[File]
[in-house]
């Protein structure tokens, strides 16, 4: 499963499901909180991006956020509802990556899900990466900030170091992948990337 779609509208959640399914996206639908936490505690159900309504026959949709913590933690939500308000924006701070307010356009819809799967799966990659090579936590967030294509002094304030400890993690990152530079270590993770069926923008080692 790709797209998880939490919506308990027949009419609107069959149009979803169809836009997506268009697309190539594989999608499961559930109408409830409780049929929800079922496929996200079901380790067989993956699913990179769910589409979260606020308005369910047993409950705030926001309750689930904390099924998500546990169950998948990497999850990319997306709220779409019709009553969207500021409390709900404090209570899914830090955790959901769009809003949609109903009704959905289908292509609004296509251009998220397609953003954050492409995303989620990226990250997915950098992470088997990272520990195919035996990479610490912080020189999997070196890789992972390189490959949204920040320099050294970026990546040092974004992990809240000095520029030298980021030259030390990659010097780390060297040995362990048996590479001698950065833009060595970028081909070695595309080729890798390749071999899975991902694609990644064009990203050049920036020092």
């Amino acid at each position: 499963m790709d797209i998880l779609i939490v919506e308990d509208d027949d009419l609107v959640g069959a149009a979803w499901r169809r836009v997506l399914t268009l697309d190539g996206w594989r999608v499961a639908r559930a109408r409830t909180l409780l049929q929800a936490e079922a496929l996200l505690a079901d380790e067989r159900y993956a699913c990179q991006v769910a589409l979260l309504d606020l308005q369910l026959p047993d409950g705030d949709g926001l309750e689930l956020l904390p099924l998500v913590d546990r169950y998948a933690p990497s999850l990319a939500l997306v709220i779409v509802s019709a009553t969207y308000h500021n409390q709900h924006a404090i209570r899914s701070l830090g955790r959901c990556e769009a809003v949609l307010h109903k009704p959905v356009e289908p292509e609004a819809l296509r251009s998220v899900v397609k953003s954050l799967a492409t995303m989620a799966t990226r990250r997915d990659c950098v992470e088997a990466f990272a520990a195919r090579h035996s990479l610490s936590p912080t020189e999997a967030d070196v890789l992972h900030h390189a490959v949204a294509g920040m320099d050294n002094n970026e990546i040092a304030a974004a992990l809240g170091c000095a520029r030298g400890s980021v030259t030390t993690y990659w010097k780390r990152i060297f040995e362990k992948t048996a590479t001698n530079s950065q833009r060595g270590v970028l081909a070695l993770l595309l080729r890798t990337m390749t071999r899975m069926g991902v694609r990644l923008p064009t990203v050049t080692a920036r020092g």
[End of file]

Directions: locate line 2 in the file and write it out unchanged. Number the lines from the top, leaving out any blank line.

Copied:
């Protein structure tokens, strides 16, 4: 499963499901909180991006956020509802990556899900990466900030170091992948990337 779609509208959640399914996206639908936490505690159900309504026959949709913590933690939500308000924006701070307010356009819809799967799966990659090579936590967030294509002094304030400890993690990152530079270590993770069926923008080692 790709797209998880939490919506308990027949009419609107069959149009979803169809836009997506268009697309190539594989999608499961559930109408409830409780049929929800079922496929996200079901380790067989993956699913990179769910589409979260606020308005369910047993409950705030926001309750689930904390099924998500546990169950998948990497999850990319997306709220779409019709009553969207500021409390709900404090209570899914830090955790959901769009809003949609109903009704959905289908292509609004296509251009998220397609953003954050492409995303989620990226990250997915950098992470088997990272520990195919035996990479610490912080020189999997070196890789992972390189490959949204920040320099050294970026990546040092974004992990809240000095520029030298980021030259030390990659010097780390060297040995362990048996590479001698950065833009060595970028081909070695595309080729890798390749071999899975991902694609990644064009990203050049920036020092």